HOL (proof assistant)

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Designed byMichael J C Gordon
LicenseModified (3-clause) BSD licence
Filename extensions.sml

HOL (Higher Order Logic) denotes a family of interactive theorem proving systems using similar (higher-order) logics and implementation strategies. Systems in this family follow the LCF approach as they are implemented as a library in some programming language. This library implements an abstract data type of proven theorems so that new objects of this type can only be created using the functions in the library which correspond to inference rules in higher-order logic. As long as these functions are correctly implemented, all theorems proven in the system must be valid. In this way, a large system can be built on top of a small trusted kernel.

Systems in the HOL family use the ML programming language or its successors. ML was originally developed along with LCF to serve the purpose of a meta-language for theorem proving systems; in fact, the name stands for "Meta-Language".

Underlying logic[edit]

HOL systems use variants of classical higher-order logic, which has simple axiomatic foundations with few axioms and well-understood semantics.[1]

The logic used in HOL provers is closely related to Isabelle/HOL,[2] the most widely used logic of Isabelle.

Members of HOL family of provers[edit]

There are four HOL systems (sharing essentially the same logic) that are still maintained and developed.

  • The first, HOL4 stems from the HOL88 system, which was the culmination of the original HOL implementation effort, led by Mike Gordon. HOL88 included its own ML implementation, which was in turn implemented on top of Common Lisp. The implementations following HOL88 (HOL90, hol98 and HOL4) all used Standard ML as the implementation language. The hol98 system is tied to the Moscow ML implementation of Standard ML; HOL4 can be built with either Moscow ML or Poly/ML. Of these four systems, only HOL4 is being maintained and developed. All come with large libraries of theorem proving code. These implement extra automation on top of the very simple core code. HOL4 is BSD licensed.[3]
  • The second current implementation is HOL Light. This started as an experimental "minimalist" version of HOL. Although it has subsequently grown into another mainstream HOL variant, its logical foundations remain unusually simple. HOL Light used to be implemented in Caml Light, but now uses OCaml. HOL Light is available under the new BSD license.[4]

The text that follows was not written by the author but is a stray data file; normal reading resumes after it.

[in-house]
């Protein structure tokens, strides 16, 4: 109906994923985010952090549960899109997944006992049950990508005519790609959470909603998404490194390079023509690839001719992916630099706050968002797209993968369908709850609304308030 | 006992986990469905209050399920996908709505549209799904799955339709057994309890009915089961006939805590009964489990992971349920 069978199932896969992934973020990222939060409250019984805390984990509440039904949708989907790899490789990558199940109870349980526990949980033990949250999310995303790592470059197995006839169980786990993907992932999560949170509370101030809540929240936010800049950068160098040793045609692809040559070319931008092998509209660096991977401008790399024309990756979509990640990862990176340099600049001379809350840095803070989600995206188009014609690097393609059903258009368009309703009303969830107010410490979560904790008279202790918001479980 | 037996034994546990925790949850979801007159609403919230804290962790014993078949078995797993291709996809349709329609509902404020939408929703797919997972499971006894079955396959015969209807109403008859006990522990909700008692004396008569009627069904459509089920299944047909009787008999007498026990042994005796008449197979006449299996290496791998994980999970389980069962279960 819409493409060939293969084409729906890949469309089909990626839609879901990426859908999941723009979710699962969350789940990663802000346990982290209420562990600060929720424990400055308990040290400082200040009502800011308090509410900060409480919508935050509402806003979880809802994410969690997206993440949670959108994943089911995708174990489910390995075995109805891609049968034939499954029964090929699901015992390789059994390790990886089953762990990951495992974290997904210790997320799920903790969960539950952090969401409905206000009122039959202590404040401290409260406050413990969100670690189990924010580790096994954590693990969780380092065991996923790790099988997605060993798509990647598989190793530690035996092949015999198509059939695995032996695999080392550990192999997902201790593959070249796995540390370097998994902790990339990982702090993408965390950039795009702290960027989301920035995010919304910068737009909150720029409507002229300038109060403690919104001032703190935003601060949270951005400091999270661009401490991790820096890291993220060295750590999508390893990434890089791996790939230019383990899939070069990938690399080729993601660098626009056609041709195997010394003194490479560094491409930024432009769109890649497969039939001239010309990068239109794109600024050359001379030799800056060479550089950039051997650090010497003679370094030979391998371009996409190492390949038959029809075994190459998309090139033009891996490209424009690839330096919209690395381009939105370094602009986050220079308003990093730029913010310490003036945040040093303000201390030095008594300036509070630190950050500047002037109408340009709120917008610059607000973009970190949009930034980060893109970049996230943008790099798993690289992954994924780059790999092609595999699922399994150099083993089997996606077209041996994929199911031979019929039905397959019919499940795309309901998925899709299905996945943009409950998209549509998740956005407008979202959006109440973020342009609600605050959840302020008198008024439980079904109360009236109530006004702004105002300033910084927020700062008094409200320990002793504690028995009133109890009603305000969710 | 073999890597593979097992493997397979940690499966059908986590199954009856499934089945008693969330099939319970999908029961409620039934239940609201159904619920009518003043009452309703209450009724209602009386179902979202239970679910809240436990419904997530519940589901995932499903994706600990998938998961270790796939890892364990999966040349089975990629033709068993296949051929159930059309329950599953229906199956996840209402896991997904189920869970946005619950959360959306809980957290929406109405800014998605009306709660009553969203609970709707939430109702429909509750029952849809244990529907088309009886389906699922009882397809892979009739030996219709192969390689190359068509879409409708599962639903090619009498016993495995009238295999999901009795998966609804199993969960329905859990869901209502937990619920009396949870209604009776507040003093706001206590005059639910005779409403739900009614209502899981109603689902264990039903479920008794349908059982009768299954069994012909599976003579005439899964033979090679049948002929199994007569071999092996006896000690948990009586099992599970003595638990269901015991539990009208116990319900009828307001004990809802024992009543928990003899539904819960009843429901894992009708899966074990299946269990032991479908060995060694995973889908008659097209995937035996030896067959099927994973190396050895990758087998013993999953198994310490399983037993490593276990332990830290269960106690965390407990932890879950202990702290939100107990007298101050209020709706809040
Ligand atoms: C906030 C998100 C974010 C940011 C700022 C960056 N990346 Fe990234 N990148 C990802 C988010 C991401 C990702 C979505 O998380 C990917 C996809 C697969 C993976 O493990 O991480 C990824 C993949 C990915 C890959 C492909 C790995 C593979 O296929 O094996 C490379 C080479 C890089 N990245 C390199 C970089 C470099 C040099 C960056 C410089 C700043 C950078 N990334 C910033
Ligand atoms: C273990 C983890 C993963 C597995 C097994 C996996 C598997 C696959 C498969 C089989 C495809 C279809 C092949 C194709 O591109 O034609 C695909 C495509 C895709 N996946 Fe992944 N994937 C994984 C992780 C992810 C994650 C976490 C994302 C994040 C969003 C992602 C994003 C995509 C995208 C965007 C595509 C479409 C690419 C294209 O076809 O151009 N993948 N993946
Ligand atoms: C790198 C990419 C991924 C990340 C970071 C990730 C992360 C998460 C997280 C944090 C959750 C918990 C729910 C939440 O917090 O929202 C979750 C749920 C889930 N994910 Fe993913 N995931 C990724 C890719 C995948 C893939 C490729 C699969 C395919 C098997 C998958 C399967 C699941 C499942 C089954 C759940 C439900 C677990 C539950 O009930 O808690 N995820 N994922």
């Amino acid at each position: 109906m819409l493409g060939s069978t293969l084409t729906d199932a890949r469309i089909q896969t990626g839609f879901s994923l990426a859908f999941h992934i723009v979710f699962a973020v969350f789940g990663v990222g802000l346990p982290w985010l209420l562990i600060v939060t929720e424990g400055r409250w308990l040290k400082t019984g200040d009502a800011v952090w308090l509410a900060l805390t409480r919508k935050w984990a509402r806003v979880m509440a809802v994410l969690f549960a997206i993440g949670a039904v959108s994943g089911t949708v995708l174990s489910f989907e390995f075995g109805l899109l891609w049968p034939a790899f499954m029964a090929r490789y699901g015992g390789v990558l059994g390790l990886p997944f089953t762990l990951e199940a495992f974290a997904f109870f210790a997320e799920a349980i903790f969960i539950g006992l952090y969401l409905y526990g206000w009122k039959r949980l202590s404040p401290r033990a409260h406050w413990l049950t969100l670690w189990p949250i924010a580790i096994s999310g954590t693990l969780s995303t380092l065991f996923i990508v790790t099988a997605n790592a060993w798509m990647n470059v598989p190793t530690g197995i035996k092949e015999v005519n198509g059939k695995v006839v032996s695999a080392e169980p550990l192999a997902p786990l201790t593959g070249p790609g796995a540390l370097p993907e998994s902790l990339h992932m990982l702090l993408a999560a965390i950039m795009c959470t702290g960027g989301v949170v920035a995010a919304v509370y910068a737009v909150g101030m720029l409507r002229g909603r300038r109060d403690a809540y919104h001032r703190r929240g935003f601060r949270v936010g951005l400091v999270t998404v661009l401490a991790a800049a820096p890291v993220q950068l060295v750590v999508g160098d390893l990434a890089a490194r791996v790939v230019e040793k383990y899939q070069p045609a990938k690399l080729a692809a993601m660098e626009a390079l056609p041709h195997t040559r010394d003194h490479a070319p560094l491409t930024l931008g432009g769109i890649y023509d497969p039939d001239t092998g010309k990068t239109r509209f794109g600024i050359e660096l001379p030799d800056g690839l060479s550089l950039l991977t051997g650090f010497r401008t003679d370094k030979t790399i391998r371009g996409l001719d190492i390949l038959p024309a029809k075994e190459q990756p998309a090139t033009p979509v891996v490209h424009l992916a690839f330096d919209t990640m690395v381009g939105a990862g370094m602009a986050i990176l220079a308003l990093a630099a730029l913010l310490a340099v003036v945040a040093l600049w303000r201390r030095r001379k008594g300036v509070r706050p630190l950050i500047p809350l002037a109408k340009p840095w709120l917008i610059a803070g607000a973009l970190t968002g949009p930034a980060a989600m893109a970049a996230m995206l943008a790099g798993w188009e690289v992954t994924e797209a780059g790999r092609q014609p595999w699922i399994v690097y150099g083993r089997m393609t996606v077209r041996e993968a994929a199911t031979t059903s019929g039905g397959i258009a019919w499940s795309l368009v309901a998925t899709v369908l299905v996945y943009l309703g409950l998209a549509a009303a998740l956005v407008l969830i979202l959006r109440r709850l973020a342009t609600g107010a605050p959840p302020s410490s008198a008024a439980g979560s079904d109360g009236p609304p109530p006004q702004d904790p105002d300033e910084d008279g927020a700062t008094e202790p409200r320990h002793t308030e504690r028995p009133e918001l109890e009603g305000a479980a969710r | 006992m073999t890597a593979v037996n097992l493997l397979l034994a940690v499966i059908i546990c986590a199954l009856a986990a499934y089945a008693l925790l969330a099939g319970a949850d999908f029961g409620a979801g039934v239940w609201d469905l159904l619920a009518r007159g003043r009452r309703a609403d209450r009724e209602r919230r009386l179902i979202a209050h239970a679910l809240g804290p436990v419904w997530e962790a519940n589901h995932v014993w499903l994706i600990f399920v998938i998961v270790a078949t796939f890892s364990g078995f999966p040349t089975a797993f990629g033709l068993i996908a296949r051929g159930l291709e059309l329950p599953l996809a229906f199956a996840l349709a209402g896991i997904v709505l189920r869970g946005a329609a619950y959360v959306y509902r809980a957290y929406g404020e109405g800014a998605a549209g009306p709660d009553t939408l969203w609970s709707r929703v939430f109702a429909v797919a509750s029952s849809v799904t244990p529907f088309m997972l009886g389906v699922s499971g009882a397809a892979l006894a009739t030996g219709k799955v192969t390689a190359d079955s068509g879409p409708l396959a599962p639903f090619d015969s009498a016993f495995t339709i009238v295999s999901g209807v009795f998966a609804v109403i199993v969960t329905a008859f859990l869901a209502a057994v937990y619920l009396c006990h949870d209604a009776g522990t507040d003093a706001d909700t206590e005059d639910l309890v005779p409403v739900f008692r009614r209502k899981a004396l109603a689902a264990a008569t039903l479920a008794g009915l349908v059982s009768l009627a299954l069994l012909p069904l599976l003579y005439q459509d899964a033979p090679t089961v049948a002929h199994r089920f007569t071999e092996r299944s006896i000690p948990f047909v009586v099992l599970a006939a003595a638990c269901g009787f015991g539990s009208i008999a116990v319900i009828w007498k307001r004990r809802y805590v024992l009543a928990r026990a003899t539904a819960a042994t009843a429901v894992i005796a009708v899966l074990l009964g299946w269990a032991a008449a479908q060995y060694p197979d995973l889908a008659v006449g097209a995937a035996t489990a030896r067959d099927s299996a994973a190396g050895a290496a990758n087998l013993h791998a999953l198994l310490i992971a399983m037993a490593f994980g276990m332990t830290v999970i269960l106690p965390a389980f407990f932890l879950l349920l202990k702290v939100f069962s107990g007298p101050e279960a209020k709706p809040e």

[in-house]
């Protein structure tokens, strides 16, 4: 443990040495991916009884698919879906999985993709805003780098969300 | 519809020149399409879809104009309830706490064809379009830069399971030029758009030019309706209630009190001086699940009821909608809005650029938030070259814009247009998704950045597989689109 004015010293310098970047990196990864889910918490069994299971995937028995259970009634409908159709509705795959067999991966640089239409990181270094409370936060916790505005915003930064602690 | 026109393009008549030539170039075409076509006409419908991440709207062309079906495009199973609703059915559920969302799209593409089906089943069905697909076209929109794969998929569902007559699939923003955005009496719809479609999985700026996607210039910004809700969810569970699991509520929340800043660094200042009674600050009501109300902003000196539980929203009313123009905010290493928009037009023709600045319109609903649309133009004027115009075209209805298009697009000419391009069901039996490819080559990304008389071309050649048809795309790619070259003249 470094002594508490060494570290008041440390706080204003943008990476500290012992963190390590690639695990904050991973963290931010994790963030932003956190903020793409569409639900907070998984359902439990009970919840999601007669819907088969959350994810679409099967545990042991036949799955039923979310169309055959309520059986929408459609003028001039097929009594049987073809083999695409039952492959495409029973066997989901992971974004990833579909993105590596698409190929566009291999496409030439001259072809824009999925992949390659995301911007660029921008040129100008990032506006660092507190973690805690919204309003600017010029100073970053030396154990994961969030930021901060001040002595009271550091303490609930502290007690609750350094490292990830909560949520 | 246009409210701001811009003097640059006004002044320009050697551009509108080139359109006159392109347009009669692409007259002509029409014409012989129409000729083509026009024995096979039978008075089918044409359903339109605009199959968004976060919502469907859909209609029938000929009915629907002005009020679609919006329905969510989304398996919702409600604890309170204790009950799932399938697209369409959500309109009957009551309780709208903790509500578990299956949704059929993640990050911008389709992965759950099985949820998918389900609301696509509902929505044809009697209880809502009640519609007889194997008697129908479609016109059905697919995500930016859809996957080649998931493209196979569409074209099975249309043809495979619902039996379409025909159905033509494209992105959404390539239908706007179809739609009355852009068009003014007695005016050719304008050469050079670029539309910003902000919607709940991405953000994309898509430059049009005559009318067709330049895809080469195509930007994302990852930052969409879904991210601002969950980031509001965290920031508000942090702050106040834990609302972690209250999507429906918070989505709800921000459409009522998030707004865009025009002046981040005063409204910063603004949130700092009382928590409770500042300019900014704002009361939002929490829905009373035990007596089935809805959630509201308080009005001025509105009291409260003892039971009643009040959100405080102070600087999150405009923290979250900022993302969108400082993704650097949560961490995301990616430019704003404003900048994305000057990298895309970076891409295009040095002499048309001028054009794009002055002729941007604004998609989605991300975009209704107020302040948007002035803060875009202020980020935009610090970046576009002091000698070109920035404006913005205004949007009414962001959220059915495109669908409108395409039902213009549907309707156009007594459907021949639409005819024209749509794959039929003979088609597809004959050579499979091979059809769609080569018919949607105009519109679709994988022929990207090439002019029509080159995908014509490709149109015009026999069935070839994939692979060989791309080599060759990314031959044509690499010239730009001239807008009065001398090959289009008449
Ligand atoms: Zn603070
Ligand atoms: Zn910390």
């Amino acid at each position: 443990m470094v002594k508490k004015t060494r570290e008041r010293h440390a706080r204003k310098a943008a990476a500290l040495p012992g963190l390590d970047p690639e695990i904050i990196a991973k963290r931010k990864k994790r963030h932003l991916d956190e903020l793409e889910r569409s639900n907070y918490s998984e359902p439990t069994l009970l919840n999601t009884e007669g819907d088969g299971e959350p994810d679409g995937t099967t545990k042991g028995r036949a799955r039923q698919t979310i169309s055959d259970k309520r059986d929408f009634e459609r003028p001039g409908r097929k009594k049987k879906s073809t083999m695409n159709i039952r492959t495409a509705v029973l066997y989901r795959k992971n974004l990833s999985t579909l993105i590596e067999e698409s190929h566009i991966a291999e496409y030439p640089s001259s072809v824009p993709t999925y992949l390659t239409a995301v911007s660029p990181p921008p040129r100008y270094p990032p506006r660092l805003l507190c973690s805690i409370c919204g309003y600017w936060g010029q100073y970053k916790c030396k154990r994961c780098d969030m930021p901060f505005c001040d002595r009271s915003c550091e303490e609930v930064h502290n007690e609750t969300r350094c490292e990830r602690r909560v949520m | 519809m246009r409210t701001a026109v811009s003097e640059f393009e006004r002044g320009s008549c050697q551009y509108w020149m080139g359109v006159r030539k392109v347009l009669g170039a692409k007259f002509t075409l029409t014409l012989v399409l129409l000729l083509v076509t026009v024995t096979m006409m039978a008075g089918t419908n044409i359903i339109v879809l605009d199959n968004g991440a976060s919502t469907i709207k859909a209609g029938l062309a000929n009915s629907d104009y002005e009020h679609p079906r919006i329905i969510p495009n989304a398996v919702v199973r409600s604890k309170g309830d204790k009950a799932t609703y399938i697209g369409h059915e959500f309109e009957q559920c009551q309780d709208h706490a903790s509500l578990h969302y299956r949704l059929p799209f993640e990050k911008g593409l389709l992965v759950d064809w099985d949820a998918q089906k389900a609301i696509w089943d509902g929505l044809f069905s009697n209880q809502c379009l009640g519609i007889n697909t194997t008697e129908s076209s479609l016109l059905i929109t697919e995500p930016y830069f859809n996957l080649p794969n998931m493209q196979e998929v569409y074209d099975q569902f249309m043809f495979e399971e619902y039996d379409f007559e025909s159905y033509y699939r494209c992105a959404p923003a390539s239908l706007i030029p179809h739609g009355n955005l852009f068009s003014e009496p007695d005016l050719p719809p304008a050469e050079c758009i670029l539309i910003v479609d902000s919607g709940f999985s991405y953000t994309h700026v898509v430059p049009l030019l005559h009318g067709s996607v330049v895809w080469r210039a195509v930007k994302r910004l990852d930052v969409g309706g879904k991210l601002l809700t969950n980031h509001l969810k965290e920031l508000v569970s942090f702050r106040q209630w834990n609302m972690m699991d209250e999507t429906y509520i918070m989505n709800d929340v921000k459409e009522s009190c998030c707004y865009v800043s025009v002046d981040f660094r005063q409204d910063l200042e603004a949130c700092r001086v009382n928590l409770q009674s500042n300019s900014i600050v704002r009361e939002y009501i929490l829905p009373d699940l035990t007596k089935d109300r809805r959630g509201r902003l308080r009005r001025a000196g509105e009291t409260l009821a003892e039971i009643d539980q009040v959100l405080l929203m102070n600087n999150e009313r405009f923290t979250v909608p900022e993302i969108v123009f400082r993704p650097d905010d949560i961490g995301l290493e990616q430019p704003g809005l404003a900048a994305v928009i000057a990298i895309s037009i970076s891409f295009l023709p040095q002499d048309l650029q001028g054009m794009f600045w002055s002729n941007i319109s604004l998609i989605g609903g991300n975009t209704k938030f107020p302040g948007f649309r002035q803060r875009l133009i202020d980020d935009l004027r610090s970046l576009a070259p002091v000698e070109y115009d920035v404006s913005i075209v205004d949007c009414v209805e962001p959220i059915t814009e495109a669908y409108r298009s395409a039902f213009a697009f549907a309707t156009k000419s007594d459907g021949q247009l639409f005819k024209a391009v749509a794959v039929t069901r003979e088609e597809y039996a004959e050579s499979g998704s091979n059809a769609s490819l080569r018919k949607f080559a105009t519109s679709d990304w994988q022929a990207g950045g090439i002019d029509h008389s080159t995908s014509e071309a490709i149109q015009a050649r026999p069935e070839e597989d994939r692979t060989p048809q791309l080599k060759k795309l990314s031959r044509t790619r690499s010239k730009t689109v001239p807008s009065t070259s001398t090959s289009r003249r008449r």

• The third current implementation is ProofPower a collection of tools designed to provide special support for working with the Z notation for formal specification. 5 of the 6 tools are GNU GPL v2 licensed. The sixth (PPDaz) has a proprietary license.[5]
  • The fourth is HOL Zero, a minimalist implementation focused on trustworthiness. HOL Zero is GNU GPL 3+ licensed.[6]

Although HOL is a predecessor of Isabelle, various HOL derivatives such as HOL4 and HOL Light remain active and in use.

Selected formal proof developments[edit]

CakeML[7] project developed a formally proven compiler for ML. Previously, HOL was used to developed a formally proven LISP implementation running on ARM, x86 and PowerPC.[8]

HOL was also used to develop formal semantics for x86 multiprocessors,[9] as well as semantics of machine code for Power ISA and ARM architectures.[10]


  1. ^ Andrews, Peter B (2002). An introduction to mathematical logic and type theory: to truth through proof. Applied Logic Series. 27 (Second ed.). Dordrecht: Kluwer Academic Publishers. ISBN 978-1-4020-0763-7.
  2. ^ Tobias Nipkow; Markus Wenzel; Lawrence C. Paulson (2002). Isabelle/HOL: A Proof Assistant for Higher-Order Logic. Berlin, Heidelberg: Springer-Verlag. ISBN 978-3-540-45949-1.
  3. ^ "HOL Interactive Theorem Prover".
  4. ^ "HOL Light".
  5. ^ "Getting ProofPower".
  6. ^ See LICENSE file in the tarball Archived 2012-03-03 at the Wayback Machine.
  7. ^ "CakeML".
  8. ^ Magnus O. Myreen; Michael J. C. Gordon. Verified LISP Implementations on ARM, x86 and PowerPC (PDF). TPHOLs 2009. pp. 359–374.
  9. ^ Peter Sewell; Susmit Sarkar; Scott Owens; Francesco Zappa Nardelli; Magnus O. Myreen (2010). "x86-TSO: a rigorous and usable programmer's model for x86 multiprocessors" (PDF). Communications of the ACM. 53 (7): 89–97. doi:10.1145/1785414.1785443.
  10. ^ Jade Alglave; Anthony C. J. Fox; Samin Ishtiaq; Magnus O. Myreen; Susmit Sarkar; Peter Sewell; Francesco Zappa Nardelli. The Semantics of Power and ARM Multiprocessor Machine Code (PDF). DAMP 2009. pp. 13–24.

Further reading[edit]

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